Technical Rescue

Drills You Won’t Find in the Books: The Steel-Toe Boot Drill

Firefighters prepared to undertake the drill.

By Raul A. Angulo

Okay, I know this is a crazy title for a drill, but there is a story behind it. Sometime last year (before I retired) Ladder 6 was part of a full response. I unzipped my 12-inch station boots, jumped into my firefighting boots and pants along with the rest of my PPE firefighting ensemble, and off we went. Upon returning to quarters, Dino, my driver, took the turn into the apparatus bay a little wider than normal and ran over one of my boots with Ladder 6. I didn’t notice it until I tried to put my boot back on, but the steel toe was smashed! (I thought it looked a little funny). “Dino! Whiskey-Tango-Foxtrot! Look what you did to my boot! They’re not even six months old!” The back and forth salvos immediately started for who was at fault. I had to wear slippers for the rest of the shift.

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As I looked at my deformed boot, I thought about a call I had back in the 1980s. A worker at the Burlington Northern rail yard had a large steel container fall on his foot and smashed his boot (the steel toe) onto his toes. That is why labor and industry laws require steel-toe boots. We used pry bars and hydraulic jacks to lift the container off the worker’s foot, but at the time we didn’t have the right tools to free his foot from the boot and his toes were pinched tight. The decision was made by the paramedics to transport the patient to the emergency room with the boot on. I don’t recall what ever happened to him.

I made a few calls to the ER physicians in the area, as well as to two personal friends who are emergency room doctors in other states, and presented them with the same scenario. The question was, “Do you want us to remove the boot at the scene or transport the patient with the boot on to the emergency room?” The consensus was unanimous. Remove the boot at the scene. The doctors stated if the steel-toe portion of the boot was tightly crimped around the toes; they do not have equipment in the ER strong enough to bend steel. They would make the decision to call the fire department back to the ER to remove the boot, which would only delay treatment to the patient. That was good enough for me.

The next shift I relayed the news to my crew and decided to make good use of my newly-deformed boot. I wear a size 13, so I picked the crew member with the smallest feet to put the boot on and play the patient. I wanted to come up with an extrication plan and experiment using the hand-held combi-tool. Since the member’s toes were not under the steel cap, there was no danger of pinching him, but he would be able to feel the sensation as to whether the steel cap was opening or remaining the same.

The first thing we did was lay the patient down, reassure him, and get a set of vitals while the other crew member cut away the leather boot to expose as much of the foot as possible.

Then we checked for obvious injuries and bleeding. We also checked for distal pulses. We would ask the patient if he could wiggle his toes and see if we could manually assist in freeing his foot in addition to assessing how severe the steel cap was smashed against the toes.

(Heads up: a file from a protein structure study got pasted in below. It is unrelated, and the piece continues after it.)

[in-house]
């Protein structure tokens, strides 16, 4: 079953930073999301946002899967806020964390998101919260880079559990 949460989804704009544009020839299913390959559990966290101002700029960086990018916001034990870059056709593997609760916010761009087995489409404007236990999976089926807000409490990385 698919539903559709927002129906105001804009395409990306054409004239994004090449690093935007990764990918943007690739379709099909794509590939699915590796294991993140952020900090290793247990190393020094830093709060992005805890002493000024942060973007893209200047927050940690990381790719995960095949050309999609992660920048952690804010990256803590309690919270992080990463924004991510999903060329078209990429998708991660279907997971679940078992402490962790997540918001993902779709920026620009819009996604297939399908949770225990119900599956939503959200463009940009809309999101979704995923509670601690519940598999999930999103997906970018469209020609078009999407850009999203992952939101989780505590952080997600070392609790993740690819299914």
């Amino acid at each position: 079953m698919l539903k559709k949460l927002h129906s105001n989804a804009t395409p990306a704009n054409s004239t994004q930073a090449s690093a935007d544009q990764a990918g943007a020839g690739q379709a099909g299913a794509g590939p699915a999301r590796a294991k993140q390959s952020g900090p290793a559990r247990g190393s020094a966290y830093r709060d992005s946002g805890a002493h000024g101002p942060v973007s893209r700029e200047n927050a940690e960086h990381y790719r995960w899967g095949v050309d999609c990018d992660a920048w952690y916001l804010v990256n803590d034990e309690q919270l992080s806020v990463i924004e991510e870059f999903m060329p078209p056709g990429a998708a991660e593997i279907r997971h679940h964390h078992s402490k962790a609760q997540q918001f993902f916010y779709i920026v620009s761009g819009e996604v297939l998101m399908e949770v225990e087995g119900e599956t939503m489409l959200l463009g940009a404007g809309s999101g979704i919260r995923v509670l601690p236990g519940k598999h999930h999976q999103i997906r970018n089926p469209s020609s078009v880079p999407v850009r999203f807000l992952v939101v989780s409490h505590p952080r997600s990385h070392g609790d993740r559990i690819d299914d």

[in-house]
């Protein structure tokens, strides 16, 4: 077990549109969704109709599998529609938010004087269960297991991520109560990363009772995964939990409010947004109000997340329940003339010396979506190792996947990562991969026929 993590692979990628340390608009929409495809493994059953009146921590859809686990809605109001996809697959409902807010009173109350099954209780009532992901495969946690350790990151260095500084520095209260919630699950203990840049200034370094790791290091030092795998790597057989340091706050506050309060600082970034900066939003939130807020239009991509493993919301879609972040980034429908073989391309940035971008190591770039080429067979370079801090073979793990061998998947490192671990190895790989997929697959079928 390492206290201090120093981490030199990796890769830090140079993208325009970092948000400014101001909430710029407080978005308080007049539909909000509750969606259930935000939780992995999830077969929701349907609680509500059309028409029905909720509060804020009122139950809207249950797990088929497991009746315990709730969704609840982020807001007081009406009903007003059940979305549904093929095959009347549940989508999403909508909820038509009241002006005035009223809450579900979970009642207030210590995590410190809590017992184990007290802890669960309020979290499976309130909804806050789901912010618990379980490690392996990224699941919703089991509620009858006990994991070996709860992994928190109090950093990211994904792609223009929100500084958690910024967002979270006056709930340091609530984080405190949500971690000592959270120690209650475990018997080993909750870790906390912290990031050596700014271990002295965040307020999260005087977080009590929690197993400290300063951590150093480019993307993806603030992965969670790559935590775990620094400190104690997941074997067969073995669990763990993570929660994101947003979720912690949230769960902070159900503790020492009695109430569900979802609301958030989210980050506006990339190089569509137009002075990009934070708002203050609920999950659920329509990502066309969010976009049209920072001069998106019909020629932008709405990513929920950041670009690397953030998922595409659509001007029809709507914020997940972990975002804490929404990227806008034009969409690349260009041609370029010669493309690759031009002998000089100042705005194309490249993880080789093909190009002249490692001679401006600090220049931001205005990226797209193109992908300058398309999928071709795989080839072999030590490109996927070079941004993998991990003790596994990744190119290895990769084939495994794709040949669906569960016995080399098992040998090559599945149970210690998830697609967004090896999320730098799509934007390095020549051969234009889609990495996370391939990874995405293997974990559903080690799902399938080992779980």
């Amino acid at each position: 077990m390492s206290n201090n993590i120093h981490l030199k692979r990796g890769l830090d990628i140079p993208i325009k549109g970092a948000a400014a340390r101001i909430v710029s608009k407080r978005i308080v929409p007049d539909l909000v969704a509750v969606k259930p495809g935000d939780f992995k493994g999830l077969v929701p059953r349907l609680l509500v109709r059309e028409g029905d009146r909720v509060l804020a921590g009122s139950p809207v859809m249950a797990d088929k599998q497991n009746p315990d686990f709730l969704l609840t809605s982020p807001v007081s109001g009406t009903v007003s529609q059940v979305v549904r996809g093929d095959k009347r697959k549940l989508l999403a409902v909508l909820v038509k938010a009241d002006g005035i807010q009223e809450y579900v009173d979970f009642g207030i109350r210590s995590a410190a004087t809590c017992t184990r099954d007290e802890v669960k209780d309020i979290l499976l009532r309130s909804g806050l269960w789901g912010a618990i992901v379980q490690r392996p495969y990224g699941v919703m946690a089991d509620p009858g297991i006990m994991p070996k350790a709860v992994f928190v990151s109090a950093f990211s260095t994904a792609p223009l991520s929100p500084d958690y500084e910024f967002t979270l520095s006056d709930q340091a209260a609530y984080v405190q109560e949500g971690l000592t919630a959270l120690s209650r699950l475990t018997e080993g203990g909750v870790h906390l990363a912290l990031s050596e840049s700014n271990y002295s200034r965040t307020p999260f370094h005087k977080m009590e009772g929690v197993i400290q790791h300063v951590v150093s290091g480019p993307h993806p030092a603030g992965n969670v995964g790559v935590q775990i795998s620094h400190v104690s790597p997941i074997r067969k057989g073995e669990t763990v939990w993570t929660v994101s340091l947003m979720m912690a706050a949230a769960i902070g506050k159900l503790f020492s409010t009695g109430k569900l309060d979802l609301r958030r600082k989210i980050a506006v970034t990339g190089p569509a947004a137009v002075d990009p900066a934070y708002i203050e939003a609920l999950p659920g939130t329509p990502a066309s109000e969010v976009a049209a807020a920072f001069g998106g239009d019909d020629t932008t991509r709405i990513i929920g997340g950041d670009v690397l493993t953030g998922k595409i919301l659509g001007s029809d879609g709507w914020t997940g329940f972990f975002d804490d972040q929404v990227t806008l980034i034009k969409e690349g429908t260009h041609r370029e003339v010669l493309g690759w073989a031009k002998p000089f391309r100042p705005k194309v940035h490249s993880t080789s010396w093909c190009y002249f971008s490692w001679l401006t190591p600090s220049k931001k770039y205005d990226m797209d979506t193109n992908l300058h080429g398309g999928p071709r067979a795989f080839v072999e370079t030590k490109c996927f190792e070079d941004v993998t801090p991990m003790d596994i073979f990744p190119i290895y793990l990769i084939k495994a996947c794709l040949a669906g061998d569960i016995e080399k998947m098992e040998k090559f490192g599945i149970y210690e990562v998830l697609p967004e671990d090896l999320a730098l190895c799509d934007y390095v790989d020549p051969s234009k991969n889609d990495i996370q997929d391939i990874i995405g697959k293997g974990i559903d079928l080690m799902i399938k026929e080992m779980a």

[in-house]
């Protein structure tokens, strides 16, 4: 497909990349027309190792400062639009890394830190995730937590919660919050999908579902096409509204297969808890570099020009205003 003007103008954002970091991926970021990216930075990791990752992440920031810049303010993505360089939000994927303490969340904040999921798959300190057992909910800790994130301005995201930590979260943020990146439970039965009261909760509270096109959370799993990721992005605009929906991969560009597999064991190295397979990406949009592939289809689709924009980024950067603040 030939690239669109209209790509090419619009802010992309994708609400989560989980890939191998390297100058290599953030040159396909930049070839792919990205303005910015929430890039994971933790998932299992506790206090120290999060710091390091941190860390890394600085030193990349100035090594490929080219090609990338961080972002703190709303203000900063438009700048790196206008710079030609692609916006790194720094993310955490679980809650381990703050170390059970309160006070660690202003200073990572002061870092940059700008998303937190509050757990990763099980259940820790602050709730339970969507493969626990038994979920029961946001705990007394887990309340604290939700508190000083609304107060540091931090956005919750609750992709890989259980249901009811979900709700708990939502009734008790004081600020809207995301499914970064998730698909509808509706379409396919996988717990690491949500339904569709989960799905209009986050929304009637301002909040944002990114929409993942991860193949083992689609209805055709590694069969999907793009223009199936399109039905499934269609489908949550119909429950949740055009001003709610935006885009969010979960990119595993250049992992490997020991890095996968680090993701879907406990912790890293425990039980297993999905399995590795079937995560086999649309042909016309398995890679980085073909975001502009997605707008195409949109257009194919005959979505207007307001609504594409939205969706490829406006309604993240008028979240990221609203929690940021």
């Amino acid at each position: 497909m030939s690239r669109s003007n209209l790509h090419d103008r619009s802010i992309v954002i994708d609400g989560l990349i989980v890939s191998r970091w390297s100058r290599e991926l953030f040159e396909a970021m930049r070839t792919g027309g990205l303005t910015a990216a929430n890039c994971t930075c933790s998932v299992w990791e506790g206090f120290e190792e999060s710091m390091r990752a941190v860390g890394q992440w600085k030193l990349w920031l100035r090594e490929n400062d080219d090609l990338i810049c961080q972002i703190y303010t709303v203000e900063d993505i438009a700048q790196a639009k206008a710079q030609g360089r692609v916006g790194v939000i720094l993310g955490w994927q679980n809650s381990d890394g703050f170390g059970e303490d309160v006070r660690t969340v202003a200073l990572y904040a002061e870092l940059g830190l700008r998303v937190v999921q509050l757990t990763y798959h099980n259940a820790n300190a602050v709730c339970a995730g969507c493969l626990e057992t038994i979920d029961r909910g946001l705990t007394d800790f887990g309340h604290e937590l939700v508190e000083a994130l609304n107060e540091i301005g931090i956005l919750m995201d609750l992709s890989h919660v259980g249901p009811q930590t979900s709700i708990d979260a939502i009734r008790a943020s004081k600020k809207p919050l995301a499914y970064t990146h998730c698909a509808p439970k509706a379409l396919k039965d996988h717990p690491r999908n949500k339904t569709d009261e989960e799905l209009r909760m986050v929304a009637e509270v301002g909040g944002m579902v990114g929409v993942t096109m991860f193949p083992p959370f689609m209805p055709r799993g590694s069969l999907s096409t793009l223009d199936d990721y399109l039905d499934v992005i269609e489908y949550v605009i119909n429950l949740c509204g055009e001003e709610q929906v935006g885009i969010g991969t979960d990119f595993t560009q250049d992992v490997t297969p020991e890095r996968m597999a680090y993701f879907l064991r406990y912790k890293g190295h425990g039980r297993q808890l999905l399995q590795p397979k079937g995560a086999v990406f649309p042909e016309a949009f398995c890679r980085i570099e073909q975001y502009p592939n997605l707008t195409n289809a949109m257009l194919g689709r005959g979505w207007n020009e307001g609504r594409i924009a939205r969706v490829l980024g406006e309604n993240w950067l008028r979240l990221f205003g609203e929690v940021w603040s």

Assuming he could not move his toes, we decided to use the hand-held combi tool because it was the best tool with slow and precise control while having the power to manipulate steel.

The logical position to start was the underside of the boot. We figured if we compressed the sides of the cap, it would open up–creating a space for the toes to slip out. However, as the blades compressed the side of boot, the member could feel the bottom steel shank was bowing up against the bottom of his foot, which was creating more pressure instead of less. So that was not the way to go.

We decided to try coming down from the top of the boot on to the steel cap, then gently started applying compression to the side of the boot, and that seemed to work. My firefighter could actually feel the steel cap opening up creating sufficient space that he could actually slip his entire foot into the tip of the boot.

To confirm this technique, we deliberately ran over the other boot with Ladder 6 and took it over to the work bench. We cut away the all the leather and exposed the steel cap over the toe. Once again, we compressed the jaws of the combi-tool to the underside of the boot. By reaching inside the boot with a bare hand, you could feel the steel shank sole begin to bow up into the foot space. Then we brought the combi tool down, approaching the boot from above–coming down at 90 degrees. While applying gentle controlled compression, you could feel the steel cap opening up, increasing the toes space inside the boot. That is the way to go.

Check out the PowerPoint slides. They are shot in sequence to illustrate this extrication technique. Next time someone has a pair of worn-out station boots, give this drill a try.

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RAUL A. ANGULORAUL A. ANGULO is Captain Emeritus of Ladder Co. 6 and retired from the Seattle (WA) Fire Department with over 35 years of dedicated service. He is an international author and instructor and serves on the advisory board for Fire Apparatus and Emergency Equipment magazine.